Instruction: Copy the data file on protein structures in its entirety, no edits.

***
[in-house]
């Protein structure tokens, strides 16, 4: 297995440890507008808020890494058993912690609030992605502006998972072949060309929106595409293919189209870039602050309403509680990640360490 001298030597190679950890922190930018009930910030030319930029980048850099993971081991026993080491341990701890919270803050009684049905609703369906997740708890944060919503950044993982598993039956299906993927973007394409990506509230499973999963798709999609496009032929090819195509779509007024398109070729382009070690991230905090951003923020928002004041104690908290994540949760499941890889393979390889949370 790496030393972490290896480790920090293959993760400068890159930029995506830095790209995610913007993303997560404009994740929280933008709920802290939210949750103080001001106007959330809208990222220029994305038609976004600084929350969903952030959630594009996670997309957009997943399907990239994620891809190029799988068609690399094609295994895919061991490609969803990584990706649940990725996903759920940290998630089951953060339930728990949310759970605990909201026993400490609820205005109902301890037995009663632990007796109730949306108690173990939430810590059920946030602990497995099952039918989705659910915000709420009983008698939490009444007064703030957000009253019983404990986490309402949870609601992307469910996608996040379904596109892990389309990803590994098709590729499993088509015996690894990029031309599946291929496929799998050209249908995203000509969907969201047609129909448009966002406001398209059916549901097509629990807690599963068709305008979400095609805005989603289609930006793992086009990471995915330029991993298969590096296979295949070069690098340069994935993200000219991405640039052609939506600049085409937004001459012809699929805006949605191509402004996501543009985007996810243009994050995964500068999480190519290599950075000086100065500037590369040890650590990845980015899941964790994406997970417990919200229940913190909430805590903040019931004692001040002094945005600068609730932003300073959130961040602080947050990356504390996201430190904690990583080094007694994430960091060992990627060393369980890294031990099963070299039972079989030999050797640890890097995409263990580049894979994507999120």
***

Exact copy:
[in-house]
């Protein structure tokens, strides 16, 4: 297995440890507008808020890494058993912690609030992605502006998972072949060309929106595409293919189209870039602050309403509680990640360490 001298030597190679950890922190930018009930910030030319930029980048850099993971081991026993080491341990701890919270803050009684049905609703369906997740708890944060919503950044993982598993039956299906993927973007394409990506509230499973999963798709999609496009032929090819195509779509007024398109070729382009070690991230905090951003923020928002004041104690908290994540949760499941890889393979390889949370 790496030393972490290896480790920090293959993760400068890159930029995506830095790209995610913007993303997560404009994740929280933008709920802290939210949750103080001001106007959330809208990222220029994305038609976004600084929350969903952030959630594009996670997309957009997943399907990239994620891809190029799988068609690399094609295994895919061991490609969803990584990706649940990725996903759920940290998630089951953060339930728990949310759970605990909201026993400490609820205005109902301890037995009663632990007796109730949306108690173990939430810590059920946030602990497995099952039918989705659910915000709420009983008698939490009444007064703030957000009253019983404990986490309402949870609601992307469910996608996040379904596109892990389309990803590994098709590729499993088509015996690894990029031309599946291929496929799998050209249908995203000509969907969201047609129909448009966002406001398209059916549901097509629990807690599963068709305008979400095609805005989603289609930006793992086009990471995915330029991993298969590096296979295949070069690098340069994935993200000219991405640039052609939506600049085409937004001459012809699929805006949605191509402004996501543009985007996810243009994050995964500068999480190519290599950075000086100065500037590369040890650590990845980015899941964790994406997970417990919200229940913190909430805590903040019931004692001040002094945005600068609730932003300073959130961040602080947050990356504390996201430190904690990583080094007694994430960091060992990627060393369980890294031990099963070299039972079989030999050797640890890097995409263990580049894979994507999120």